The prophet complains to God of the violence done by the abuse of the sword of justice among his own people and the hardships thereby put upon many good people (v. 1-4). II. God by him foretells the punishment of that abuse of power by the sword of war, and the desolations which the army of the Chaldeans should make upon them (v. 5-11). III. Then the prophet complains of that too, and is grieved that the Chaldeans prevail so far (v. 12-17), so that he scarcely knows which is more to be lamented, the sin or the punishment of it, for in both many harmless good people are very great sufferers. It is well that there is a day of judgment, and a future state, before us, in which it shall be eternally well with all the righteous, and with them only, and ill with all the wicked, and them only; so the present seeming disorders of Providence shall be set to rights, and there will remain no matter of complaint whatsoever.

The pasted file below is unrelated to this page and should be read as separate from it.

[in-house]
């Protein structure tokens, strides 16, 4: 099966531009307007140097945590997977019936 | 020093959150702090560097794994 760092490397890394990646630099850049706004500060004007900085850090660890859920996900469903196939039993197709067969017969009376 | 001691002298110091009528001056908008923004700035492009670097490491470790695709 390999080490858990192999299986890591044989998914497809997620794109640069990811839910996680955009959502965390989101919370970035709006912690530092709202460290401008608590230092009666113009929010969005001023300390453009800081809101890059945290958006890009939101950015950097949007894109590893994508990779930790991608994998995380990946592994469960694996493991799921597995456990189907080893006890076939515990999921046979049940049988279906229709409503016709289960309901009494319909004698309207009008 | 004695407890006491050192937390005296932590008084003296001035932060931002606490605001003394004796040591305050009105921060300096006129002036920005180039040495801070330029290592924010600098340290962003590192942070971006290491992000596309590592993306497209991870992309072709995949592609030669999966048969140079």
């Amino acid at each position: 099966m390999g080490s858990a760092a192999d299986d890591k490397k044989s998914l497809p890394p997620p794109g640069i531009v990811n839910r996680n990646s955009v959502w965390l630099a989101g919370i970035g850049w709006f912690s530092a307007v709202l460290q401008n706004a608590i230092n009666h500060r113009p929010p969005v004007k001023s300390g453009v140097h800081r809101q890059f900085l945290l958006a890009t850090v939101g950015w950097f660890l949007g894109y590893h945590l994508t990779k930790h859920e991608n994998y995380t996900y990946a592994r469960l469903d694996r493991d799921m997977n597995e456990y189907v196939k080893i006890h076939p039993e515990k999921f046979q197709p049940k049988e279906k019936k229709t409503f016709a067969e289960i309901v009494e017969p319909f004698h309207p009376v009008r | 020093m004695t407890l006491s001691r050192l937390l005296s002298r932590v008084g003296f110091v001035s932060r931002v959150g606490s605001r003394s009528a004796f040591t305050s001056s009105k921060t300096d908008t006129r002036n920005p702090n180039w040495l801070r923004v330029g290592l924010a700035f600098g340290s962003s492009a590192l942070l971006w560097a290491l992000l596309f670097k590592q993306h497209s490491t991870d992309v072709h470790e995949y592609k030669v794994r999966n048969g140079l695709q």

Tomorrow will be bright in America, but for now some of us must gird for battle like modern day Chaldeans on a mission from God. In verse 6, the Lord says “behold, I am